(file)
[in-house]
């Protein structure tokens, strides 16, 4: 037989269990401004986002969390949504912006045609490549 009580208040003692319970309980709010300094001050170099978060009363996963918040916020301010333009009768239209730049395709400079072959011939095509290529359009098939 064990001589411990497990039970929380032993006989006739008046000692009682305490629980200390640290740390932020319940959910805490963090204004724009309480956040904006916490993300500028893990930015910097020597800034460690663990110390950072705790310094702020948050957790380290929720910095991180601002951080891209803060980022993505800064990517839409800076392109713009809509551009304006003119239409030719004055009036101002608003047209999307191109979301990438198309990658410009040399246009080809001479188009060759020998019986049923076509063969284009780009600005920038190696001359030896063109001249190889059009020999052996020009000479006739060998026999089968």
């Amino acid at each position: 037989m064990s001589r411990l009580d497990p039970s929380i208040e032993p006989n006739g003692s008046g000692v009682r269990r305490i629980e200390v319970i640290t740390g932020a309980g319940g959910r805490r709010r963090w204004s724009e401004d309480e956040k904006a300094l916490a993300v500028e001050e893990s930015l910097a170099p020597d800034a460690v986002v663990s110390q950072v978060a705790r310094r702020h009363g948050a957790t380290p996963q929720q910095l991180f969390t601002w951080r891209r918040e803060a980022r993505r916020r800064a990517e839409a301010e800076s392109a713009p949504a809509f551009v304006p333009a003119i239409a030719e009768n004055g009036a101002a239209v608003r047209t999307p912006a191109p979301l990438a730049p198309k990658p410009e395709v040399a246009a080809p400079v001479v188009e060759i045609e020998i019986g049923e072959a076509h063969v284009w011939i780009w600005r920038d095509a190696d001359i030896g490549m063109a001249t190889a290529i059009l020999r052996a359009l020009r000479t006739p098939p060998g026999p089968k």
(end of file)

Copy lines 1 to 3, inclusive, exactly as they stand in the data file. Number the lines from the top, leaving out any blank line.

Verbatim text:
[in-house]
């Protein structure tokens, strides 16, 4: 037989269990401004986002969390949504912006045609490549 009580208040003692319970309980709010300094001050170099978060009363996963918040916020301010333009009768239209730049395709400079072959011939095509290529359009098939 064990001589411990497990039970929380032993006989006739008046000692009682305490629980200390640290740390932020319940959910805490963090204004724009309480956040904006916490993300500028893990930015910097020597800034460690663990110390950072705790310094702020948050957790380290929720910095991180601002951080891209803060980022993505800064990517839409800076392109713009809509551009304006003119239409030719004055009036101002608003047209999307191109979301990438198309990658410009040399246009080809001479188009060759020998019986049923076509063969284009780009600005920038190696001359030896063109001249190889059009020999052996020009000479006739060998026999089968």
């Amino acid at each position: 037989m064990s001589r411990l009580d497990p039970s929380i208040e032993p006989n006739g003692s008046g000692v009682r269990r305490i629980e200390v319970i640290t740390g932020a309980g319940g959910r805490r709010r963090w204004s724009e401004d309480e956040k904006a300094l916490a993300v500028e001050e893990s930015l910097a170099p020597d800034a460690v986002v663990s110390q950072v978060a705790r310094r702020h009363g948050a957790t380290p996963q929720q910095l991180f969390t601002w951080r891209r918040e803060a980022r993505r916020r800064a990517e839409a301010e800076s392109a713009p949504a809509f551009v304006p333009a003119i239409a030719e009768n004055g009036a101002a239209v608003r047209t999307p912006a191109p979301l990438a730049p198309k990658p410009e395709v040399a246009a080809p400079v001479v188009e060759i045609e020998i019986g049923e072959a076509h063969v284009w011939i780009w600005r920038d095509a190696d001359i030896g490549m063109a001249t190889a290529i059009l020999r052996a359009l020009r000479t006739p098939p060998g026999p089968k």